4. A ten-year-old boy in Newton had been bedwetting for weeks during the late fall/early winter of 2002 at the same time that Jordan and two other fourth grade boys at Mason-Rice were having the same problem. This boy was seen by his pediatrician. The doctor never mentioned diabetes and the bedwetting continued. In similar fashion, pediatricians of the Mason-Rice boys didn’t test for diabetes when they were each seen. After Jordan died, the Newton TAB ran an article about him. The parents of the boy were stunned to read about the bedwetting information. As a result of the article, they took their son to the hospital where he was admitted, diagnosed and treated for diabetes. They too realize how unbelievably lucky they were and attribute the article to saving their son’s life.

Sadly, there are tragic stories of other families who were not aware of the warning signs of diabetes and suffered the loss of their child. In the greater Boston area, we know of three other children who died from undiagnosed diabetes in the past number of years. As recently as six weeks ago, an eleven year-old boy named Kyle died from complications pertaining to undiagnosed diabetes in upstate New York. We have heard of many other stories throughout the U.S. with shattering outcomes. Yet, there are hundreds more out there. We hope that our message of outreach multiplies so that the tragic lesson we learned will continually save the lives of other children.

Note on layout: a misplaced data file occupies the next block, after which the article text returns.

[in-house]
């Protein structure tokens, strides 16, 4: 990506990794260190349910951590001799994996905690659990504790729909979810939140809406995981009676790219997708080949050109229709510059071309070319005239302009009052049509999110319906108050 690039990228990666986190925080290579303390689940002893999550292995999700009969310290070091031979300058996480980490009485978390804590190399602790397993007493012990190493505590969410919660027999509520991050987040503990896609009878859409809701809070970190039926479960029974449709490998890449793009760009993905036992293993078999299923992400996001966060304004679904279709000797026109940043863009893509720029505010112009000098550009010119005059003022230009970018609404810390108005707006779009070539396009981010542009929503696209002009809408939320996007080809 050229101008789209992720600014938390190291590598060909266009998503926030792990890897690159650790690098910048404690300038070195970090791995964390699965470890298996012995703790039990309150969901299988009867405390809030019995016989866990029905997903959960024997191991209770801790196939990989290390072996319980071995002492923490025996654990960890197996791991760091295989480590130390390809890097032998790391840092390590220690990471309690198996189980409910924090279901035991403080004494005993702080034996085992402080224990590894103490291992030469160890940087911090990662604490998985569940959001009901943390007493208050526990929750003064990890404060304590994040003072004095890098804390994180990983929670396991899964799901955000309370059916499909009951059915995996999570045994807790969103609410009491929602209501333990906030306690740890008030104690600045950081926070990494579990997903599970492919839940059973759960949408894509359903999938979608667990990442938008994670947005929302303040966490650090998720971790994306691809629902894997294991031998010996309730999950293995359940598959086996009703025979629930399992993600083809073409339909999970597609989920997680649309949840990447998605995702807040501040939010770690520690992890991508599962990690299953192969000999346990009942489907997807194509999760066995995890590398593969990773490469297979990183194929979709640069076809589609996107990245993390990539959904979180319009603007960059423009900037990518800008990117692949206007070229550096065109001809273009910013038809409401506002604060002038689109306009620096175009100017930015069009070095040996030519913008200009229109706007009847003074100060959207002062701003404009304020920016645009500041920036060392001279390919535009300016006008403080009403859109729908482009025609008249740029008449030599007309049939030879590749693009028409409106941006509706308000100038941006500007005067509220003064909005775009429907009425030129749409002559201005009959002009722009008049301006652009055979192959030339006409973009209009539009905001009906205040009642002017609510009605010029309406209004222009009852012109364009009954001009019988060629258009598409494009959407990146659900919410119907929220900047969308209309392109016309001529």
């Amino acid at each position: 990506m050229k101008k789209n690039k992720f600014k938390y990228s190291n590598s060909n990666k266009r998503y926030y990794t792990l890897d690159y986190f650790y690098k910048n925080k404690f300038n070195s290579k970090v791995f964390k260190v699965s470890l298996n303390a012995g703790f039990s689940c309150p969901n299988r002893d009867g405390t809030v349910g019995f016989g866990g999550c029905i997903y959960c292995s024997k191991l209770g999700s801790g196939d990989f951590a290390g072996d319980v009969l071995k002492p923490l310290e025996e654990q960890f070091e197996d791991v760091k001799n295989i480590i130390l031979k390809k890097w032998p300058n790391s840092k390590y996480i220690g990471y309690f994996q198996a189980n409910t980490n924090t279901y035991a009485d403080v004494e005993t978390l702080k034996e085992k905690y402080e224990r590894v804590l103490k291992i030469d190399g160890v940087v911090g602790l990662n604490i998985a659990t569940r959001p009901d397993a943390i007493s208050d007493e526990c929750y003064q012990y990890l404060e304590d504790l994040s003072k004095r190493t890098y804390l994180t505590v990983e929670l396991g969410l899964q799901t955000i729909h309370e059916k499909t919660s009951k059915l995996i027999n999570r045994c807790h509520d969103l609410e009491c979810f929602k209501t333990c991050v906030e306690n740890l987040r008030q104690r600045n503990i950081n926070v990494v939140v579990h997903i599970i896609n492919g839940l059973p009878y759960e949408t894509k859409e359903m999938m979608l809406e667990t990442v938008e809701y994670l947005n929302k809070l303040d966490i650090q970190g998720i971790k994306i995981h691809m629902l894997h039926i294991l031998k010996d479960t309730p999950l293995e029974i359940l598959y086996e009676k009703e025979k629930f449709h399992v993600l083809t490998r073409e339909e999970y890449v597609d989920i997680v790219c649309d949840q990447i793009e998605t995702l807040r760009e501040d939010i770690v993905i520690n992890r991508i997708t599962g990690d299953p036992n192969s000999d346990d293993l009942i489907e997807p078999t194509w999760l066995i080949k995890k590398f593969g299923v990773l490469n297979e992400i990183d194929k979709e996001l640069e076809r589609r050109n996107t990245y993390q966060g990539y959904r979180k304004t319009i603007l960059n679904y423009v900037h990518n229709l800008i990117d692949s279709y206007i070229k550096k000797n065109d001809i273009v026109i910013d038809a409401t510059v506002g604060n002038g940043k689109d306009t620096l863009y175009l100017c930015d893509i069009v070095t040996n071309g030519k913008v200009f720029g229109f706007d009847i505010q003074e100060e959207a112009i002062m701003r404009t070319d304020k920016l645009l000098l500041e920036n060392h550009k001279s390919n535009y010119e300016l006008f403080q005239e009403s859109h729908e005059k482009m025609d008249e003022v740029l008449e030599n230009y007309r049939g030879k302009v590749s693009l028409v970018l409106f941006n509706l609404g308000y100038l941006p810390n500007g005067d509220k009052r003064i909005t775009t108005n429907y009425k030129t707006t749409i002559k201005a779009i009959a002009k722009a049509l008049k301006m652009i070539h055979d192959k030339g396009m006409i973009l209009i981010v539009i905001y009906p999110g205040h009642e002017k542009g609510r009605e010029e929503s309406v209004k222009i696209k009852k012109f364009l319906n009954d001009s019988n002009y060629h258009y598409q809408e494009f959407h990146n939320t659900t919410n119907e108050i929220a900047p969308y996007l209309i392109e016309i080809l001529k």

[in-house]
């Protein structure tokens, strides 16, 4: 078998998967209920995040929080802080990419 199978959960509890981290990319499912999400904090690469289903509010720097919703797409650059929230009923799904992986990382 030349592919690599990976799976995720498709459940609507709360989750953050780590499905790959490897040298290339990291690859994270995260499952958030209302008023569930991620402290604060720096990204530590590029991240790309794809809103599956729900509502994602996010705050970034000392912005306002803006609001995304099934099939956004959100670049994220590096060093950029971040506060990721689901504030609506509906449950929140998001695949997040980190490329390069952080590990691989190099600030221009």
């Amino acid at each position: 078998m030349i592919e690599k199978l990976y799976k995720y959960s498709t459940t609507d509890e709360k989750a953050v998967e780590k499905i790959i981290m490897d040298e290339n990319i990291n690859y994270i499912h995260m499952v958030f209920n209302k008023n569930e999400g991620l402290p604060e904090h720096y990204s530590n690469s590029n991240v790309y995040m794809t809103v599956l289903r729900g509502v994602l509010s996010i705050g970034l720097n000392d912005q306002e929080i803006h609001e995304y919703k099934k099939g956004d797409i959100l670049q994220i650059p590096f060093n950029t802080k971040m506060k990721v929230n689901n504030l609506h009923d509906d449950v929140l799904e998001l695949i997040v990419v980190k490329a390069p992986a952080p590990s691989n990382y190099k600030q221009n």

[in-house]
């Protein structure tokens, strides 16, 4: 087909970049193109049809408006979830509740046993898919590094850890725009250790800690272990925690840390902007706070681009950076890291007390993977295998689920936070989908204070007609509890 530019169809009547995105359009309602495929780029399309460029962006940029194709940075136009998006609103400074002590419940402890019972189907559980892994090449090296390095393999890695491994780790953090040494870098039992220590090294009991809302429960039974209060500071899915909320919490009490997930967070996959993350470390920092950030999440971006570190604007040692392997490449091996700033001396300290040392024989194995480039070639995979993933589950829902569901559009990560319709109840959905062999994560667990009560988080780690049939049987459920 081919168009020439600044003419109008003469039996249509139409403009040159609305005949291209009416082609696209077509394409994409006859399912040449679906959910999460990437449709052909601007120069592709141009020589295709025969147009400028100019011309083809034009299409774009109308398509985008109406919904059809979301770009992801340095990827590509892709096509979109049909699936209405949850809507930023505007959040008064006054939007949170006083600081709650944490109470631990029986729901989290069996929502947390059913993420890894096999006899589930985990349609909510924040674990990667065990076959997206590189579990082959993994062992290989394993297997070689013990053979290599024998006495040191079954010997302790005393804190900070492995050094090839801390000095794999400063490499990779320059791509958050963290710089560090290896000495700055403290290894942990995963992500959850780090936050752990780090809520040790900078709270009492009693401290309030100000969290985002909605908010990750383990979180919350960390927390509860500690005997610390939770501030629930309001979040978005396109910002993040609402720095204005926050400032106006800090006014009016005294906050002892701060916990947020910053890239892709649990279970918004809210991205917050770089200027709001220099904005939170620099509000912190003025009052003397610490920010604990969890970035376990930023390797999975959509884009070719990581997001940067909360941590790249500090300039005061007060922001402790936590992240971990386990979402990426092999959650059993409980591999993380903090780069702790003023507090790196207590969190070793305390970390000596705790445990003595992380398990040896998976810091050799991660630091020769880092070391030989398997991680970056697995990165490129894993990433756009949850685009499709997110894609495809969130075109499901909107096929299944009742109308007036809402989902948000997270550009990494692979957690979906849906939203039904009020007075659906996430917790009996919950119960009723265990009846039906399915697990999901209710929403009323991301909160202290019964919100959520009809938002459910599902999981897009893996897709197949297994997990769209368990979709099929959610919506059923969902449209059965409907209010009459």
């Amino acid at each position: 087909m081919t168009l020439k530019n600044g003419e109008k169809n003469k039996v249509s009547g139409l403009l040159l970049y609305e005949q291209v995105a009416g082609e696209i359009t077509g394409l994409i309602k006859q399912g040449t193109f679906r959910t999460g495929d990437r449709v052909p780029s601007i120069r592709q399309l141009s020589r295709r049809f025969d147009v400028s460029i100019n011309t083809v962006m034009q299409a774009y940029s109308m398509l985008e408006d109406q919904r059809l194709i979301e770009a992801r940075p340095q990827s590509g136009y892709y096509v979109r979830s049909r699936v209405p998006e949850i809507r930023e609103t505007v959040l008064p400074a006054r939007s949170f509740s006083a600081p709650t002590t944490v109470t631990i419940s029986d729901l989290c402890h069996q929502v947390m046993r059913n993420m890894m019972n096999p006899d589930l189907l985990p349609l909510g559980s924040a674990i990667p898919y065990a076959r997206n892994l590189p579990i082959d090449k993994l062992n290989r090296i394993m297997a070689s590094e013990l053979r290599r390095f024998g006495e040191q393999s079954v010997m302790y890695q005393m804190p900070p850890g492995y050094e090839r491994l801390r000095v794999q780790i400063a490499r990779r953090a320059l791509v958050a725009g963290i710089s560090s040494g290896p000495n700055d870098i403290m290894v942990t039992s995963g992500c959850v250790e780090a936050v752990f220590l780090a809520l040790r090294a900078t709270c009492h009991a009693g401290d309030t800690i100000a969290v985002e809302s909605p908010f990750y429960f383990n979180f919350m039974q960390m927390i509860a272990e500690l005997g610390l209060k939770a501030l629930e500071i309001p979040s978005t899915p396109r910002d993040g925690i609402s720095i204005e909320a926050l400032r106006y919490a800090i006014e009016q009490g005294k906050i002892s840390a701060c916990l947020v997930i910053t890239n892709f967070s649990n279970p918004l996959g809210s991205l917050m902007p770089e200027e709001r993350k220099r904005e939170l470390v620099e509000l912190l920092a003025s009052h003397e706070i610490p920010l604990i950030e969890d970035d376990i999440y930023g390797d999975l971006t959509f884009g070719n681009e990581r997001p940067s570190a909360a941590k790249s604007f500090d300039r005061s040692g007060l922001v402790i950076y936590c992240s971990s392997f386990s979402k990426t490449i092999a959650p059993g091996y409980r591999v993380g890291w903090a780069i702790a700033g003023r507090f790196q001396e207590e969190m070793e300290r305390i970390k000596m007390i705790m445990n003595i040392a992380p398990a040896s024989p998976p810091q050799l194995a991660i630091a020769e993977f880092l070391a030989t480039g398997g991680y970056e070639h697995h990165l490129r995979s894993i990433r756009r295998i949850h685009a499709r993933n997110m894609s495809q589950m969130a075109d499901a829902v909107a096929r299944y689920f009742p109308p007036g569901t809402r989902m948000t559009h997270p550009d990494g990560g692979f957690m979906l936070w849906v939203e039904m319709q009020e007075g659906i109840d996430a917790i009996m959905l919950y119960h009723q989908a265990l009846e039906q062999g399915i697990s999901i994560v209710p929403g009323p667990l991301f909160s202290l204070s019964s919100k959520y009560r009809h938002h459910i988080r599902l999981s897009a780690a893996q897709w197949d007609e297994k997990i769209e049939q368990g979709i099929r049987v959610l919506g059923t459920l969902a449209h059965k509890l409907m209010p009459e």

Although we have yet to view a video of Jordan (it’s still too painful), we are able to look at photos of him that capture his nine and one-half years. We relive those moments that have become so precious: a picture of Jordan playing baseball or basketball, a photo of Jordan being held in his parents’ arms on the day he was born, or one of Jordan standing next to his adored older brother with their arms around each other. We also hold close to our hearts stories we remember about Jordan or that others have shared with us. When we hear a story that we never knew, it expands our memory bank and makes Jordan’s presence in our lives all the more real.